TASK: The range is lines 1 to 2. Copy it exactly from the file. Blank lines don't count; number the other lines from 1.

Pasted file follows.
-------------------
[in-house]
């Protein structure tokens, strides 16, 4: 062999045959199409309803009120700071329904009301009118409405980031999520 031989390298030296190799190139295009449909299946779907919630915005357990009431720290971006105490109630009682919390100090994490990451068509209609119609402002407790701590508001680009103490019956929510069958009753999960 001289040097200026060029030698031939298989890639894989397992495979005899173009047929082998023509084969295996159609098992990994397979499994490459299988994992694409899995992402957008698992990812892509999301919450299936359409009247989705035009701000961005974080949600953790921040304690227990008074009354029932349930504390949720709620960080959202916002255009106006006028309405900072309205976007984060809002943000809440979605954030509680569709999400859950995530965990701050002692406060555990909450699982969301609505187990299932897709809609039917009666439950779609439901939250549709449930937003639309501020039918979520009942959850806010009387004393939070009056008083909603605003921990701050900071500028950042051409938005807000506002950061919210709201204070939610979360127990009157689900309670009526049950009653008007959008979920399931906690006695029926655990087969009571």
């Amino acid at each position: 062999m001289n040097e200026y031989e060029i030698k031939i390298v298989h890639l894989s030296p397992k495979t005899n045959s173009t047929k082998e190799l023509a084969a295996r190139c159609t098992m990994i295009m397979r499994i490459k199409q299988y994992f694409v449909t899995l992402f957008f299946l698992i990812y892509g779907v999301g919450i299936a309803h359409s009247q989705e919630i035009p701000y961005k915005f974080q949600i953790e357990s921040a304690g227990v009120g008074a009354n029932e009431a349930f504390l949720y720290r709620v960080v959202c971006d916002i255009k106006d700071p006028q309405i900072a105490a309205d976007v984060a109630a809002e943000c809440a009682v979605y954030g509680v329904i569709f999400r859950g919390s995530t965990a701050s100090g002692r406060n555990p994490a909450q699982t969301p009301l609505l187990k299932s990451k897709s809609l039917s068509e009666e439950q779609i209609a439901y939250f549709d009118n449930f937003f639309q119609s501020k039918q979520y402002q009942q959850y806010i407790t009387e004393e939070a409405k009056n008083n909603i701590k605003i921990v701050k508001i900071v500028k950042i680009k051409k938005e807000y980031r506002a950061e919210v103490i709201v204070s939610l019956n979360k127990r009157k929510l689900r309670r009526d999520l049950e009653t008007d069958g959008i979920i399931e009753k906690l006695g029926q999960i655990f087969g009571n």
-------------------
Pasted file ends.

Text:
[in-house]
């Protein structure tokens, strides 16, 4: 062999045959199409309803009120700071329904009301009118409405980031999520 031989390298030296190799190139295009449909299946779907919630915005357990009431720290971006105490109630009682919390100090994490990451068509209609119609402002407790701590508001680009103490019956929510069958009753999960 001289040097200026060029030698031939298989890639894989397992495979005899173009047929082998023509084969295996159609098992990994397979499994490459299988994992694409899995992402957008698992990812892509999301919450299936359409009247989705035009701000961005974080949600953790921040304690227990008074009354029932349930504390949720709620960080959202916002255009106006006028309405900072309205976007984060809002943000809440979605954030509680569709999400859950995530965990701050002692406060555990909450699982969301609505187990299932897709809609039917009666439950779609439901939250549709449930937003639309501020039918979520009942959850806010009387004393939070009056008083909603605003921990701050900071500028950042051409938005807000506002950061919210709201204070939610979360127990009157689900309670009526049950009653008007959008979920399931906690006695029926655990087969009571």